I probably owe a great deal to the photographer Jim Brandenburg. I have never had the privilege of meeting him, but his iconic picture of half a wolf’s head jutting out from behind a tree is widely ascribed as a key moment in the history of wildlife photography. This was the day when transcending wildlife photography started to be regarded as art.

I am a fine art photographer, not a wildlife photographer, and so I sit somewhere in the middle of this debate. I don’t use long lenses unless I absolutely have to – polar bears and tigers being two cases in which they are helpful. Telephoto lenses compress the image and with it the chance of capturing something deeply evocative.

I do find many wildlife photographs very dull. It is not enough to see an animal and then photograph it – that is akin to google mapping and it is not art. Many wildlife photographers fall into the trap of believing that documentation is enough and it is not.

This image is deliberately reductive and there is no lofty ambition. But therein lies its strength. It is a paradox that white is such a strong colour and it is probably at its best in abstract imagery with no depth of focus. There was about an inch of focus here and it was well used.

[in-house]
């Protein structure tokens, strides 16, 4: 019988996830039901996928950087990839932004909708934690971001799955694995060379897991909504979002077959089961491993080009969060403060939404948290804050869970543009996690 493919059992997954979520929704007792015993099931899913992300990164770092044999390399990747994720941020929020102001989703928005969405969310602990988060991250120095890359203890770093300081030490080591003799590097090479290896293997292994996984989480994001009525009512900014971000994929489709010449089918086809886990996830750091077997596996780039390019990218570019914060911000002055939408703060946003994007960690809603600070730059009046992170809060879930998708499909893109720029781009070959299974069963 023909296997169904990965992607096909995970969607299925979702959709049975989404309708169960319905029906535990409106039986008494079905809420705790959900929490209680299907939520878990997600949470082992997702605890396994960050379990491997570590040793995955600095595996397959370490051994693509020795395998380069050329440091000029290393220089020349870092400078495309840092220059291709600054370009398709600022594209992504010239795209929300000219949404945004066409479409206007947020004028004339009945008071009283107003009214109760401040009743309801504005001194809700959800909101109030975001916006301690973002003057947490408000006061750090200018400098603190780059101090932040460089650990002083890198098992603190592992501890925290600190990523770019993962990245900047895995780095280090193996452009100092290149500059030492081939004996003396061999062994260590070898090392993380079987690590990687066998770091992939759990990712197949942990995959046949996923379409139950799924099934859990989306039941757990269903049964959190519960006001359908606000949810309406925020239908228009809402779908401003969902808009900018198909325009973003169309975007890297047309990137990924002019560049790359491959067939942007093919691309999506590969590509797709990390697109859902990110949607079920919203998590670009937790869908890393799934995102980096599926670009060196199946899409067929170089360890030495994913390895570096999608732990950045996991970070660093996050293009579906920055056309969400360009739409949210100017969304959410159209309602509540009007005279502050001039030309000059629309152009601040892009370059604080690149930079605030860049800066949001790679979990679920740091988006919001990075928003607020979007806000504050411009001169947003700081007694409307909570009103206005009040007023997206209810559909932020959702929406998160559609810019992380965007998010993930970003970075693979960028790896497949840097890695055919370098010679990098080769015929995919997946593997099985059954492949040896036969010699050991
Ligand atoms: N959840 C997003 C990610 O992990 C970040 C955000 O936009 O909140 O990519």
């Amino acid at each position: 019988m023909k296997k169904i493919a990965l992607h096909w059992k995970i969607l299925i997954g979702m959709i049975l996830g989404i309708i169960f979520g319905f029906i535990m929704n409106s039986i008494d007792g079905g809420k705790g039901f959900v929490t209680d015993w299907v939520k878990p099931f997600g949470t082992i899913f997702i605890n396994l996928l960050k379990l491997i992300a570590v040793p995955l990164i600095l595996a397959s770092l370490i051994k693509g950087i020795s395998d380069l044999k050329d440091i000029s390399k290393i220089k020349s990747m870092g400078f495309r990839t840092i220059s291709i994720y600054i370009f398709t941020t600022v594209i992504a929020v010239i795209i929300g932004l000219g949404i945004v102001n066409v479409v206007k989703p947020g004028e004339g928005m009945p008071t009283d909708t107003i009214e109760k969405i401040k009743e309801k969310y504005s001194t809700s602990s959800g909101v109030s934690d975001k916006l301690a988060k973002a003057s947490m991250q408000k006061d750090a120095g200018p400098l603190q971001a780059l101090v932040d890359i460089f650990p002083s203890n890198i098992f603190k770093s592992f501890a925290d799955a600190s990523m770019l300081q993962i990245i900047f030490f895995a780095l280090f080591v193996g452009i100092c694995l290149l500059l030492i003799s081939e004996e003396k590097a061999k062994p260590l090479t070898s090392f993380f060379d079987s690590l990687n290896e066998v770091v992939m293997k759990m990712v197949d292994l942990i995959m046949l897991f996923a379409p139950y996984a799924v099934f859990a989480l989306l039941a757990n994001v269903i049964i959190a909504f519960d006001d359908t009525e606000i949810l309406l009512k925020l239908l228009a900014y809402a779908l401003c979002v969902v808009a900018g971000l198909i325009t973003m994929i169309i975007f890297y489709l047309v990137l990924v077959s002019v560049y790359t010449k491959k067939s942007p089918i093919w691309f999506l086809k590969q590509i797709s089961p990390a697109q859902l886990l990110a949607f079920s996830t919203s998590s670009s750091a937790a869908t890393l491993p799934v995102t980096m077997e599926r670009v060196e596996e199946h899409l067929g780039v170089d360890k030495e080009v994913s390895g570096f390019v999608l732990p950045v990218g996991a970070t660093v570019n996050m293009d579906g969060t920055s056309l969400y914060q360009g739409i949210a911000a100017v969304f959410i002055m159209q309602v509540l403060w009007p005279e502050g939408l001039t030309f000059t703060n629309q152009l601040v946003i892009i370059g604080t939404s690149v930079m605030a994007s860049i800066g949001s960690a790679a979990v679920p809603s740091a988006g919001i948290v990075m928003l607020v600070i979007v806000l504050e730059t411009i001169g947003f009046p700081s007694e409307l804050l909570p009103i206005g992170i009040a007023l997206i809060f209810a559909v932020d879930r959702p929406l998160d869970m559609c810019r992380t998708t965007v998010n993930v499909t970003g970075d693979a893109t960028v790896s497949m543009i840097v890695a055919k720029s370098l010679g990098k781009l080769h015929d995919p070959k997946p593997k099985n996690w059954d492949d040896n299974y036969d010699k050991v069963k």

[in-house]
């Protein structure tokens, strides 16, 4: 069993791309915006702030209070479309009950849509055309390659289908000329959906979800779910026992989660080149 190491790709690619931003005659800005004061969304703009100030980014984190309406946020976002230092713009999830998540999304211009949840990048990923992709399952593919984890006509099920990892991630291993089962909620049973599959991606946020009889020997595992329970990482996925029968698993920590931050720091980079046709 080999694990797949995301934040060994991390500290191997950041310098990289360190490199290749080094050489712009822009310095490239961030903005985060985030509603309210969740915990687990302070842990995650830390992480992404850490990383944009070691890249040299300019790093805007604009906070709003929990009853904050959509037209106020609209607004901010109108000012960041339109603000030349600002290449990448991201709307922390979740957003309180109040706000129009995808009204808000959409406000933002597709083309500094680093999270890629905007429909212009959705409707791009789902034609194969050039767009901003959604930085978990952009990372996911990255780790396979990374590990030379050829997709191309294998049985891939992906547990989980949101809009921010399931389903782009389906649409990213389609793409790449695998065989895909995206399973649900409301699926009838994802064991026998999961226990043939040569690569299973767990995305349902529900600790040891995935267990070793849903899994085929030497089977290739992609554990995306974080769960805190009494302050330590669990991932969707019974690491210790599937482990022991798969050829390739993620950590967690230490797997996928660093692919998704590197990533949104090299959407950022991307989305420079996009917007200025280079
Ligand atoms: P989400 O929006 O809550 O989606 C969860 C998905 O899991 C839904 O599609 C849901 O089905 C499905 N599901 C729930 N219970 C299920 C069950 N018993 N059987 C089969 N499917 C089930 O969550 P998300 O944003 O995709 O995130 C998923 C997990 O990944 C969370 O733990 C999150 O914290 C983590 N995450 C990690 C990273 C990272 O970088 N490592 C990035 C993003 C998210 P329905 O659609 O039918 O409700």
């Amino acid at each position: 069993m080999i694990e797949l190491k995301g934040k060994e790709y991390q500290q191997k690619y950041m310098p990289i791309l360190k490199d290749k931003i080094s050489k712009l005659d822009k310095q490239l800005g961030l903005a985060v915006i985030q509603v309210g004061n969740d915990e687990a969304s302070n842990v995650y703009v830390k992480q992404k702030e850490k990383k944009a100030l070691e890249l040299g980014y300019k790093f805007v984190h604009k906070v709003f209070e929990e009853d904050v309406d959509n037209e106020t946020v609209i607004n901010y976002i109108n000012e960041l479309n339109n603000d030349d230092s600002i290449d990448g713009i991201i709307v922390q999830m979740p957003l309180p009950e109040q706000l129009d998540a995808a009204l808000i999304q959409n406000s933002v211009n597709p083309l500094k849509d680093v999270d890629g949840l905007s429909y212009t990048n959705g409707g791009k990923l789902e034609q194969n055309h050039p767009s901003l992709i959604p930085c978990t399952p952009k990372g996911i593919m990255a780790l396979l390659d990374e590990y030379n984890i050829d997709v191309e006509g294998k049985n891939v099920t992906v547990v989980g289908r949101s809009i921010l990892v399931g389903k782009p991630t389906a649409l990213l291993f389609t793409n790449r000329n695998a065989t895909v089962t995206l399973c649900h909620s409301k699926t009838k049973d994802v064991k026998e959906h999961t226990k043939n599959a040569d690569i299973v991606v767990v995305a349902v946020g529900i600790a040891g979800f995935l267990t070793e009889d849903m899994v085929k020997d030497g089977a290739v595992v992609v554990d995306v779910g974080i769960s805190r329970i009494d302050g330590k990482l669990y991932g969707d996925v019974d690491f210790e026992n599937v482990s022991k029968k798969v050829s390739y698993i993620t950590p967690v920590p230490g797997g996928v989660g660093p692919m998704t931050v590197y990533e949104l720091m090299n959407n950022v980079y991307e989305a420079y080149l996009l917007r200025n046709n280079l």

Available sizes (Framed size)

Large: 71” x 78” (180 cm x 198 cm)
Standard: 52” x 57” (132 cm x 145 cm)

Available editions

Large: Edition of 12
Standard: Edition of 12

I probably owe a great deal to the photographer Jim Brandenburg. I have never had the privilege of meeting him, but his iconic picture of half a wolf’s head jutting out from behind a tree is widely ascribed as a key moment in the history of wildlife photography. This was the day when transcending wildlife photography started to be regarded as art.

I am a fine art photographer, not a wildlife photographer, and so I sit somewhere in the middle of this debate. I don’t use long lenses unless I absolutely have to – polar bears and tigers being two cases in which they are helpful. Telephoto lenses compress the image and with it the chance of capturing something deeply evocative.

I do find many wildlife photographs very dull. It is not enough to see an animal and then photograph it – that is akin to google mapping and it is not art. Many wildlife photographers fall into the trap of believing that documentation is enough and it is not.

This image is deliberately reductive and there is no lofty ambition. But therein lies its strength. It is a paradox that white is such a strong colour and it is probably at its best in abstract imagery with no depth of focus. There was about an inch of focus here and it was well used.

Available sizes (Framed size)

Large: 71” x 78” (180 cm x 198 cm)
Standard: 52” x 57” (132 cm x 145 cm)

Available editions

Large: Edition of 12
Standard: Edition of 12
60 / 97